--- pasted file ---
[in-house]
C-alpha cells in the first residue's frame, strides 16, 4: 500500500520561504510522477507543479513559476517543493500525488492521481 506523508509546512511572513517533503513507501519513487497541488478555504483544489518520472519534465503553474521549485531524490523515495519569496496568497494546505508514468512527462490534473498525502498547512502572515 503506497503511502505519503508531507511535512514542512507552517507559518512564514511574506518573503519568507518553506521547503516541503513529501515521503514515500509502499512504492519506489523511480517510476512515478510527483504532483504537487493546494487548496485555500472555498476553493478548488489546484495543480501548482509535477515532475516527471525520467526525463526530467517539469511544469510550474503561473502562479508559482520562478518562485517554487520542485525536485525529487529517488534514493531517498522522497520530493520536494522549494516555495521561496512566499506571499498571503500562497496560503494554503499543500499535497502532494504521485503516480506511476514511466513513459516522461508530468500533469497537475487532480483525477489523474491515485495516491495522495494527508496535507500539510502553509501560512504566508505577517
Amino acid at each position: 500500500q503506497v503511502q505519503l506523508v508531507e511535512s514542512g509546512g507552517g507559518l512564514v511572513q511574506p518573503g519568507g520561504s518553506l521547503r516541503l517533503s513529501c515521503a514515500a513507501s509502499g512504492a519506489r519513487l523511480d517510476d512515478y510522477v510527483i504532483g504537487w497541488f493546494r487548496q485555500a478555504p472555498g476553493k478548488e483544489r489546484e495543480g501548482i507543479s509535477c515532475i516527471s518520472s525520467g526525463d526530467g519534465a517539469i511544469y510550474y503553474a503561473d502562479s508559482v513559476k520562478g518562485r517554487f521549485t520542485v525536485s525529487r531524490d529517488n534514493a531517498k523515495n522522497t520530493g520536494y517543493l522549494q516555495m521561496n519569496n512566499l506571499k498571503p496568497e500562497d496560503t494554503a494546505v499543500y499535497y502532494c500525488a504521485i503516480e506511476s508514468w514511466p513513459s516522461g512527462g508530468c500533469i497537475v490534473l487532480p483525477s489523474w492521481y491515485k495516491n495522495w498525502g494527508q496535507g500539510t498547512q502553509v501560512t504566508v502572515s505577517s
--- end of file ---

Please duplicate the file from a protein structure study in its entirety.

[in-house]
C-alpha cells in the first residue's frame, strides 16, 4: 500500500520561504510522477507543479513559476517543493500525488492521481 506523508509546512511572513517533503513507501519513487497541488478555504483544489518520472519534465503553474521549485531524490523515495519569496496568497494546505508514468512527462490534473498525502498547512502572515 503506497503511502505519503508531507511535512514542512507552517507559518512564514511574506518573503519568507518553506521547503516541503513529501515521503514515500509502499512504492519506489523511480517510476512515478510527483504532483504537487493546494487548496485555500472555498476553493478548488489546484495543480501548482509535477515532475516527471525520467526525463526530467517539469511544469510550474503561473502562479508559482520562478518562485517554487520542485525536485525529487529517488534514493531517498522522497520530493520536494522549494516555495521561496512566499506571499498571503500562497496560503494554503499543500499535497502532494504521485503516480506511476514511466513513459516522461508530468500533469497537475487532480483525477489523474491515485495516491495522495494527508496535507500539510502553509501560512504566508505577517
Amino acid at each position: 500500500q503506497v503511502q505519503l506523508v508531507e511535512s514542512g509546512g507552517g507559518l512564514v511572513q511574506p518573503g519568507g520561504s518553506l521547503r516541503l517533503s513529501c515521503a514515500a513507501s509502499g512504492a519506489r519513487l523511480d517510476d512515478y510522477v510527483i504532483g504537487w497541488f493546494r487548496q485555500a478555504p472555498g476553493k478548488e483544489r489546484e495543480g501548482i507543479s509535477c515532475i516527471s518520472s525520467g526525463d526530467g519534465a517539469i511544469y510550474y503553474a503561473d502562479s508559482v513559476k520562478g518562485r517554487f521549485t520542485v525536485s525529487r531524490d529517488n534514493a531517498k523515495n522522497t520530493g520536494y517543493l522549494q516555495m521561496n519569496n512566499l506571499k498571503p496568497e500562497d496560503t494554503a494546505v499543500y499535497y502532494c500525488a504521485i503516480e506511476s508514468w514511466p513513459s516522461g512527462g508530468c500533469i497537475v490534473l487532480p483525477s489523474w492521481y491515485k495516491n495522495w498525502g494527508q496535507g500539510t498547512q502553509v501560512t504566508v502572515s505577517s